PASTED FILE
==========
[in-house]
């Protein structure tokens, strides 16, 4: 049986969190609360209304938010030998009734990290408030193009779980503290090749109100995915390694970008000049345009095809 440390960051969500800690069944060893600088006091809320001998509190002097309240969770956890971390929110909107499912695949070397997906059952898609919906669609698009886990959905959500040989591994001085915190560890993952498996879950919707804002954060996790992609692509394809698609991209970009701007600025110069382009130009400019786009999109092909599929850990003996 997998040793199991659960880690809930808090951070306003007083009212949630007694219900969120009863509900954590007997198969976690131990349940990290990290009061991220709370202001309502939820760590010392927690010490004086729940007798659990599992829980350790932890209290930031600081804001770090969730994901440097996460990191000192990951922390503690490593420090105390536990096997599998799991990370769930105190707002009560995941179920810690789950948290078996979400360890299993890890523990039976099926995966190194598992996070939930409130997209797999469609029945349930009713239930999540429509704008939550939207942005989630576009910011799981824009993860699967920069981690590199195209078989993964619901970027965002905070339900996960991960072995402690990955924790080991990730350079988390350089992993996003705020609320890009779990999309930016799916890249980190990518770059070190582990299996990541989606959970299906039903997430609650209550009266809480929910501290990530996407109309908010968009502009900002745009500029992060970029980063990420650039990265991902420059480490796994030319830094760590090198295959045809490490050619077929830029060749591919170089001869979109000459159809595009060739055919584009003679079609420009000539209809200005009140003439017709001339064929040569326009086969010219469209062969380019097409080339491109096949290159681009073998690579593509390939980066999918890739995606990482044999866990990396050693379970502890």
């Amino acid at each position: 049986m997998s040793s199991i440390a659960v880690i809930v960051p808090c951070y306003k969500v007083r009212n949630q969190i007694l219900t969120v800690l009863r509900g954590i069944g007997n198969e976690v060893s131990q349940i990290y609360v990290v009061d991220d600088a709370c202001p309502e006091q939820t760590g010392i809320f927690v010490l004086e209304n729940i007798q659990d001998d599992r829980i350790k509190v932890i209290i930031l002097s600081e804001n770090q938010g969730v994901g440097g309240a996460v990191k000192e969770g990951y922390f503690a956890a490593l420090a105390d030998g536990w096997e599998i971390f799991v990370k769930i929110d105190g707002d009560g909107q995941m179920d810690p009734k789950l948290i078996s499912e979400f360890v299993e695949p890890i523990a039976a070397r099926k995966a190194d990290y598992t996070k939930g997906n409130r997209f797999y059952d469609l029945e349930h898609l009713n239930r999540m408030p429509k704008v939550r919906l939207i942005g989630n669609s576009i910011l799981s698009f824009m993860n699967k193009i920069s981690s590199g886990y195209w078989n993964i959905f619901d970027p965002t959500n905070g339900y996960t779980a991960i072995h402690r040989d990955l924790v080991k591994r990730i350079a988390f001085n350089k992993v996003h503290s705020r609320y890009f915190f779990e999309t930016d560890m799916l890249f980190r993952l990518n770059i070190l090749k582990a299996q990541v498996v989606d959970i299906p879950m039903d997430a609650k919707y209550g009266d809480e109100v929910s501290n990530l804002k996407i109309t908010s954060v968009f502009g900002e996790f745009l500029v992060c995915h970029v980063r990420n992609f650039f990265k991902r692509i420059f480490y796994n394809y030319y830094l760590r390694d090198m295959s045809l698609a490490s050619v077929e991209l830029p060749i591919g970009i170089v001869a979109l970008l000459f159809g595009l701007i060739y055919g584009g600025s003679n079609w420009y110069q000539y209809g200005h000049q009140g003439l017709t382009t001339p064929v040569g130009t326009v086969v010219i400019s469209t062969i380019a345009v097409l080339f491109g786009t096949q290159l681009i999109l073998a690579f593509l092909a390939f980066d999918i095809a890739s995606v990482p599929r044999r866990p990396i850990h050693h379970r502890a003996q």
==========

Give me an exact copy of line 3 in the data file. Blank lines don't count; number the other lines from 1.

């Amino acid at each position: 049986m997998s040793s199991i440390a659960v880690i809930v960051p808090c951070y306003k969500v007083r009212n949630q969190i007694l219900t969120v800690l009863r509900g954590i069944g007997n198969e976690v060893s131990q349940i990290y609360v990290v009061d991220d600088a709370c202001p309502e006091q939820t760590g010392i809320f927690v010490l004086e209304n729940i007798q659990d001998d599992r829980i350790k509190v932890i209290i930031l002097s600081e804001n770090q938010g969730v994901g440097g309240a996460v990191k000192e969770g990951y922390f503690a956890a490593l420090a105390d030998g536990w096997e599998i971390f799991v990370k769930i929110d105190g707002d009560g909107q995941m179920d810690p009734k789950l948290i078996s499912e979400f360890v299993e695949p890890i523990a039976a070397r099926k995966a190194d990290y598992t996070k939930g997906n409130r997209f797999y059952d469609l029945e349930h898609l009713n239930r999540m408030p429509k704008v939550r919906l939207i942005g989630n669609s576009i910011l799981s698009f824009m993860n699967k193009i920069s981690s590199g886990y195209w078989n993964i959905f619901d970027p965002t959500n905070g339900y996960t779980a991960i072995h402690r040989d990955l924790v080991k591994r990730i350079a988390f001085n350089k992993v996003h503290s705020r609320y890009f915190f779990e999309t930016d560890m799916l890249f980190r993952l990518n770059i070190l090749k582990a299996q990541v498996v989606d959970i299906p879950m039903d997430a609650k919707y209550g009266d809480e109100v929910s501290n990530l804002k996407i109309t908010s954060v968009f502009g900002e996790f745009l500029v992060c995915h970029v980063r990420n992609f650039f990265k991902r692509i420059f480490y796994n394809y030319y830094l760590r390694d090198m295959s045809l698609a490490s050619v077929e991209l830029p060749i591919g970009i170089v001869a979109l970008l000459f159809g595009l701007i060739y055919g584009g600025s003679n079609w420009y110069q000539y209809g200005h000049q009140g003439l017709t382009t001339p064929v040569g130009t326009v086969v010219i400019s469209t062969i380019a345009v097409l080339f491109g786009t096949q290159l681009i999109l073998a690579f593509l092909a390939f980066d999918i095809a890739s995606v990482p599929r044999r866990p990396i850990h050693h379970r502890a003996q």